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Microphone Processor


Eric Edwards GW8LJJ has yet another handy shack accessory – a versatile audio processor suitable for most types of microphone.


Eric Edwards GW8LJJ has yet another handy shack accessory – a versatile audio processor suitable for most types of microphone.


This month’s project is an audio processor designed to accept a standard microphone − a crystal, moving coil, dynamic or electret type using the processor’s internal FET supply for the electret type. There is insufficient voltage to supply a capacitor (condenser) microphone because that requires a higher voltage and as much as 48V is common. The processor will, of course, accept a capacitor microphone with its own phantom power supply.


Power Supplies

The full circuit diagram is shown in Fig. 1. At the top of the diagram is the power supply circuit. The input is 12V (or 13.8V) and is connected to the input of an 8V regulator (VR3), which in turn supplies the voltage to a 5V regulator VR1. The 8V is also used to power the inverter (IC7660) U4 to provide a negative voltage for the negative 9V regulator VR2. The outputs from the power supply circuit are +5V and −5V and are the supplies for the Op-Amps U1 and U2, lowpass filter U3 and buffer/clock filter (part of U2). There is a link shown at the output of the 8V regulator so that a separate 8V supply can be used in place of the 12V. This was provided because the processor can be used with any other units that already have 8V available although probably it would be used with the shack 12V or 13.8V supply.

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The Processor

This audio processor makes no claim to perfection but will provide a louder sounding signal than unprocessed audio and will produce a well-controlled modulation envelope.

The speech processor handles all the low-level audio processing, microphone amplifier, EQ (equalisation), compression and bandwidth limiting.

The speech compression part of the circuit is the design of James L Tonne W4ENE (ex-WB6BLD), and the author is grateful to James for his support and valuable insight into the processing of audio. His excellent compression circuit is reproduced unaltered. The pre-compression microphone amplifier and EQ stages are also inspired by James’ filter circuits although many component values have been changed. Readers may know of James from his popular ‘Elsie’ LC filter design program (see reference section).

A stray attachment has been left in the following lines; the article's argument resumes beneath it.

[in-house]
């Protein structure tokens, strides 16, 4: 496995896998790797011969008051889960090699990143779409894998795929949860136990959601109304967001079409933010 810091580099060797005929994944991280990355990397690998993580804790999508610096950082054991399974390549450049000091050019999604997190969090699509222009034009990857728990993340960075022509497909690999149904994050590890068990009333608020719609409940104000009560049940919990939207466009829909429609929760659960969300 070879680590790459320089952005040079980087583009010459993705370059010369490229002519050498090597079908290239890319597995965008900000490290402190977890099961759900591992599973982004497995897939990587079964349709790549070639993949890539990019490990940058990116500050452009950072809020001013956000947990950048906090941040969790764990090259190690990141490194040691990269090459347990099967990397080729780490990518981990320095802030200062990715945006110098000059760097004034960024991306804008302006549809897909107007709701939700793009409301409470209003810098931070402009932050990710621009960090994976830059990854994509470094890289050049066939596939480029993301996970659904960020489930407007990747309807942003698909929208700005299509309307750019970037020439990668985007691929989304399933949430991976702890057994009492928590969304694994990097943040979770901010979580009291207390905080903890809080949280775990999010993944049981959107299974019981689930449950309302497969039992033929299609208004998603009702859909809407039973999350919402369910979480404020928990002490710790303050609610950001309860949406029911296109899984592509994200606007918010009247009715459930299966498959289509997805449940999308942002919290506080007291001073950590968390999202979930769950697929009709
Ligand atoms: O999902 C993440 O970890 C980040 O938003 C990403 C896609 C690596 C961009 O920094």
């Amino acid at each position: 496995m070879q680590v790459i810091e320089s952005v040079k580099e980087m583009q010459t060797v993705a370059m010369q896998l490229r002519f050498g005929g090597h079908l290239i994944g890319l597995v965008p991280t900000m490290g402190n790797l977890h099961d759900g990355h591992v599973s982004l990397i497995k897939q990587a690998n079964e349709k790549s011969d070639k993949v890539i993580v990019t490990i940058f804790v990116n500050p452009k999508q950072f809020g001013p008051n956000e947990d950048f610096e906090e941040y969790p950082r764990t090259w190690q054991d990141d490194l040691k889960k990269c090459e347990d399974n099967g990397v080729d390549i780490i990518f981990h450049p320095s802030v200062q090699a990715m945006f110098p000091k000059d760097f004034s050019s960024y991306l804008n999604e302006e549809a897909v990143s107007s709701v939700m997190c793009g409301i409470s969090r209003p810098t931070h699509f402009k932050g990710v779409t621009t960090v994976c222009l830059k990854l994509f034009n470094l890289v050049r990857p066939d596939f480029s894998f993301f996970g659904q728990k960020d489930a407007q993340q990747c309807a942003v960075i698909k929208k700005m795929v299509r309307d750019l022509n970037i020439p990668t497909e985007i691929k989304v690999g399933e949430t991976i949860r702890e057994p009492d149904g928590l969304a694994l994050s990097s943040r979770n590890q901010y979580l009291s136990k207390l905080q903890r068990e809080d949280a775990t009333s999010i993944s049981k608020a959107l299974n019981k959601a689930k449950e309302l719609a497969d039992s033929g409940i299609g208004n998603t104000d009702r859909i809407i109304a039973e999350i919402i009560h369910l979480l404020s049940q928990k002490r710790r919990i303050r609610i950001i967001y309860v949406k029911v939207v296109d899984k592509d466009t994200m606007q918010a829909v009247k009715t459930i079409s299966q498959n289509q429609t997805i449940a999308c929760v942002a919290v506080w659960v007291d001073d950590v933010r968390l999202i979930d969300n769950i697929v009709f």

Microphone Amplifier and Highpass Filter

The microphone input is at pin 3 of op-amp U2a and has a gain of about 22, set with the resistors R16 (22kΩ) and R15 (1kΩ). Capacitor C1 and resistor R13 form a passive highpass filter and R14 along with C2 a lowpass filter. Together they give the response shown in Fig. 2. It was modelled in LTSpice–IV. The op-amp U2a amplifies the microphone signal, driving U2b, a highpass filter with zero gain. U2c provides further amplification sufficient to drive the compression circuit. This stage provides a gain variation from +20dB to −10dB to cater for different microphone sensitivities and compression requirements. U2a and U2b circuitry is inspired by James Tonne’s processing paper, although the R/C values used differ.

The output from pin 1 looks like the blue trace in Fig. 2. The waveform is further modified with a sharper LF cut-off from 300Hz downwards in U2b, finally producing the red waveform.

At the input of op-amp U2a is a mute circuit provided by turning on transistor Q1 by applying +5V to its base. The purpose of this is to remove (mute) the processor during receive so as not to provide ‘splashes’ of modulation to the PA. The op-amp U2c is the compression drive and the aim is to find the right setting where talk power is substantially increased without it becoming obvious there’s a speech processor in use. Excessive compression merely increases background noise during breaks in speech and adds nothing to readability. There is only one potentiometer (RV1) to adjust on the processor board. RV1 controls the gain of the compressor driver amplifier. The gain of this stage can be adjusted over a 30dB range from +20dB to −10dB.


Audio compression

The audio compression part of the circuit is entirely the work of James Tonne. It’s an RMS-based AGC compression system with optimised attack, hold and decay time constants. James has chosen these well, and no pumping is apparent with sensible levels of compression. Audio from the driver stage (Pin 1 U2a) is fed to U1c, which has a voltage gain of 100 times or 40dB (defined by R4/R5). However, the level of audio at U1c pin10 can be controlled by the variable attenuator formed by R1 and D1/D2. The amount of attenuation is determined by how much forward bias is applied to the diodes. The diodes are in turn driven by the buffer U1a and inverting buffer U12b, which are connected to the AGC bus. The AGC bus voltage varies with speech amplitude, forming a control loop. The relationship between the incoming audio and the varying AGC bus voltage defines the compression characteristic.